Finally! This is just what the doctor ordered…couldn’t have asked for better really. But before proceeding any further, I would like to take this opportunity to thank FOX TV for the much delayed telecast of the race…and without whose help us tifosi here in USA might actually have been able to see the race live and share in the excitement. As it is, it was quite thrilling to wake up at any unearthly hour in the morning only to refresh the browser every few seconds and gape at a bunch of numbers on the screen to gather what was going on. So what if we couldn’t actually see the two Ferrari cars crossing the finish line or the podium celebrations and the subsequent press conference, and had to make do with the rather abrupt text “Kimi Raikkonen wins. Felipe Massa second” instead. If anyone can locate the postal address of “SPEED and FOX F1 broadcast team”, I would like to courier them a couple of large sized bricks as an appreciative gesture.
That said, kudos to the Ferrari team for turning things around so quickly, and to Kimi and Felipe for not putting a wheel wrong. “We did not die in Indianapolis, so it is not a miracle that we are back today” says Luca Baldisserri, but he has no idea how much of a relief this race was when one had resigned oneself to seeing Ron Dennis’s shiny pate on the podium for the rest of the season. Lewis Hamilton finished on the podium yet again making it eight in a row, leaving the McLaren management rather nervous on just what would be an appropriate level of happiness to express given Fernando Alonso could salvage just a couple of points from this race. “One of the problems that we have in the team at the moment is that we’re all trying to behave correctly” says Ron Dennis, “…and do the right thing, and try to balance how we respond to the success and failure of the team as a whole and of the specific drivers”. Martin Whitmarsh is still recovering from the shock of nearly getting his head bitten off after attempting to come up with a creative interpretation of the Alonso swerve last race, and no doubt deemed it wise to maintain silence for a while. Meanwhile Norbert Haug has been busy waving the white flag and calling truce – “Nobody in the team speaks against Fernando. We need to work together and he should trust us” says Haug. Well maybe he will if the management would shut up for a while and let the drivers race without the constant psychobabble commentary interpreting their every action.
The race itself started off quite well for Ferrari with Felipe holding position and Kimi flying past Lewis into second spot in unprecedented fashion. The Toyota drivers appear to be taking turns in playing Attila the Hun at the first corner, and this time it was Trulli’s turn…and poor Heikki got to play the part of the innocent-victim-rammed-from-behind. Given Liuzzi’s frequent tendency to spin his car into retirement, he could probably have done without the outside assistance of Anthony Davidson who did the needful for him this time around, and it would suffice to say two more cars were out of the picture. Taking into account Trulli’s swift departure from the scene, Rubens Barrichello rose magnificently to the occasion forming the Rubinho-train instead, effectively bunching up the entire midfield behind his slow earth-car. Ralf who spent much of his race caught up behind Rubens is reported to have spent the time usefully by brushing up his geography knowledge gazing at the Honda livery.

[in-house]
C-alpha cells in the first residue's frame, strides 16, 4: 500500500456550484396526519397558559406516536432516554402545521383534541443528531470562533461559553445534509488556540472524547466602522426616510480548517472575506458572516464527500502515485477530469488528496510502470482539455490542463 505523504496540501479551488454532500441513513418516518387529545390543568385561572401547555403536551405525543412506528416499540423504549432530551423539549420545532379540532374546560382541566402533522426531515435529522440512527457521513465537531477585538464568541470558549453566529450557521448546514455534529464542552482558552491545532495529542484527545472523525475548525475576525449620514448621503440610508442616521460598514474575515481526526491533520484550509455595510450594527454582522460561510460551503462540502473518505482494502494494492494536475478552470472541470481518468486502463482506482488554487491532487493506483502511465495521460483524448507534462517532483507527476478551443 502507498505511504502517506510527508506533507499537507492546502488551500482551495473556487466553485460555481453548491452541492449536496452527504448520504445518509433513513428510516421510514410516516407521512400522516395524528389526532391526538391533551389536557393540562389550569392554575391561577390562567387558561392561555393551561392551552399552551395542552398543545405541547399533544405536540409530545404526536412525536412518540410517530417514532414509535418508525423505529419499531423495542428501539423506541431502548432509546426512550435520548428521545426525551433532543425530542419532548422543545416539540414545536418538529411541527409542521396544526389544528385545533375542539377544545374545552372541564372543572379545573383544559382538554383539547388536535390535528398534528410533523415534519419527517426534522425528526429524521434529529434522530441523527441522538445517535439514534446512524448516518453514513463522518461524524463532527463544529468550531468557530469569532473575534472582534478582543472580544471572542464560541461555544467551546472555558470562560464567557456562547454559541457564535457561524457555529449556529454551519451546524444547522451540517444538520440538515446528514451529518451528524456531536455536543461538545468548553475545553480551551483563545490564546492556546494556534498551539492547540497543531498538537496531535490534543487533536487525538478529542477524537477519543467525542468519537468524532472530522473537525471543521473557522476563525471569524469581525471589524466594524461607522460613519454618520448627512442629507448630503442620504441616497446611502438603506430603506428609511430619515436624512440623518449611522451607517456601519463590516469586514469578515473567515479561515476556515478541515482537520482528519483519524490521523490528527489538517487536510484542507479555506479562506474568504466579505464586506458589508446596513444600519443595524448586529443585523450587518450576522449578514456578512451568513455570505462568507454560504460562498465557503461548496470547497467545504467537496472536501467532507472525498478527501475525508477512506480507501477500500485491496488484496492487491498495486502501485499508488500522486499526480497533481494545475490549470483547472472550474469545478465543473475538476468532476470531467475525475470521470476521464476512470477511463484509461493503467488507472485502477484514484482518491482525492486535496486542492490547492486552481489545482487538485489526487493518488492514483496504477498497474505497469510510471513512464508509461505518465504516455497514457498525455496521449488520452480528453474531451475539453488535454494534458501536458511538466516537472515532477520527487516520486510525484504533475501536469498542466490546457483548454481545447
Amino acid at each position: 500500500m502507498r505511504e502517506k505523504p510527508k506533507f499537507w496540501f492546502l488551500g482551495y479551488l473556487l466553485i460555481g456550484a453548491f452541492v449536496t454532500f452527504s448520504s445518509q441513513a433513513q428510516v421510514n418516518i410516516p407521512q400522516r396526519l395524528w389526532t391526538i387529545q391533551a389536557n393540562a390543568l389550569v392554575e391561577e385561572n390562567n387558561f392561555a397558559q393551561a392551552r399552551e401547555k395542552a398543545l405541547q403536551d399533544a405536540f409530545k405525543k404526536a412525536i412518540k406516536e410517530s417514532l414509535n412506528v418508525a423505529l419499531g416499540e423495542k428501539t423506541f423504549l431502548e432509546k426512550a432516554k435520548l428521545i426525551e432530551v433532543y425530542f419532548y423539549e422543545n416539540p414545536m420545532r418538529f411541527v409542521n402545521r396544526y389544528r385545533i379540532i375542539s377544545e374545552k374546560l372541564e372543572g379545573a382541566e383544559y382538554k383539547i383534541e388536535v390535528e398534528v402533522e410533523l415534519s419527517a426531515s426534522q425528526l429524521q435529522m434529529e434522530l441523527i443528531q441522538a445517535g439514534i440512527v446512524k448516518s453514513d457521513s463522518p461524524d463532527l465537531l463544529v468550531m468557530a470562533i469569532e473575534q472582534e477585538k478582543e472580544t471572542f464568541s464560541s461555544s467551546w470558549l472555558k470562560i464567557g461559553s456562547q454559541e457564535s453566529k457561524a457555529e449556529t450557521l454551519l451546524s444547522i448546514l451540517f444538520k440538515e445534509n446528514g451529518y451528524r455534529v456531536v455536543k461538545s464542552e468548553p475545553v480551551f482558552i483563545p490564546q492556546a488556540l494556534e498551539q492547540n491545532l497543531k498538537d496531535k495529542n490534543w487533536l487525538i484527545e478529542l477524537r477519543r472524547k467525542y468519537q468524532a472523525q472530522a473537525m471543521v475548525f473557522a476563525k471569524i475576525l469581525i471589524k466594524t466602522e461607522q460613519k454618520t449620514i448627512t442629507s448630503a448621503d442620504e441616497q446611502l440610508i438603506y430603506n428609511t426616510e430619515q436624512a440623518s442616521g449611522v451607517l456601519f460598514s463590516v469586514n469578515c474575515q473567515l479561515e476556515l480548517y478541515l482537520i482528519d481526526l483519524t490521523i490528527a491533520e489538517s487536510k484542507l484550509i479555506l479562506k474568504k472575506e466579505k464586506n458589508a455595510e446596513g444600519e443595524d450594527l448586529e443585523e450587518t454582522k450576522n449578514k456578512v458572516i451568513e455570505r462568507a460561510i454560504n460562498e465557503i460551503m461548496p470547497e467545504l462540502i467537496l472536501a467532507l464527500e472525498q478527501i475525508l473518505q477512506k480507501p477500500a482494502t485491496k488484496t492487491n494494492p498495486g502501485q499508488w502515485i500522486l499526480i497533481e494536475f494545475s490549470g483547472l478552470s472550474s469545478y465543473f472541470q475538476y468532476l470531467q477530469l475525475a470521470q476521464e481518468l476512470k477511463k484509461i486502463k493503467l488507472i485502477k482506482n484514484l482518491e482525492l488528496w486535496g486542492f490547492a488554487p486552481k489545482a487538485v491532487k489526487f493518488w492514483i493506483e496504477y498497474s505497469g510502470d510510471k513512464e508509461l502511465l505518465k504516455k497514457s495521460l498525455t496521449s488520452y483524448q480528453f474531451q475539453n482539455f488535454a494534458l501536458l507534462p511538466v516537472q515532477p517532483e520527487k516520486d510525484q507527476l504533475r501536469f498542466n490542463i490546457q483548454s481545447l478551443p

Christijan Albers must be tired of merely wrecking his own car every race, and this time decided to inflict a more large scale catastrophe. Something that could possibly have been avoided if somebody had mentioned to him that the lollipop man holding the huge lollipop during pitstops is not doing it merely on a whim but is actually there for a purpose. Lacking this vital piece of information, Albers got bored of waiting around at the pits and took off before the appropriate signal from the lollipop man, mowing over his mechanics with the fuel hose before finally coming to a stop near the pit exit (no doubt after realizing that it was highly irregular to have the hose still attached to the car). Thankfully he didn’t injure any of the mechanics, and didn’t burn down the place either. The Spyker management is reported to be anxious about what their driver is going to try next.
The Ferrari cars had a relatively incident free race, and Hamilton’s strange three stop strategy meant they were just racing each other. Sterling performances from both drivers saw the finishing positions being dictated by strategy, pitstops and traffic, and Kimi did a wonderful job to win the race despite not starting on the front row. Fernando Alonso finished seventh after an aggressive drive that included a good overtaking move on Hiedfeld and also a fair number of driver errors that stemmed from pushing too hard. With barely 8 points separating Alonso, Felipe and Kimi in the championship points table and Lewis a goodish 22 points ahead of Kimi, it is on to Silverstone next weekend for the next chapter of this fascinating battle. Forza Ferrari.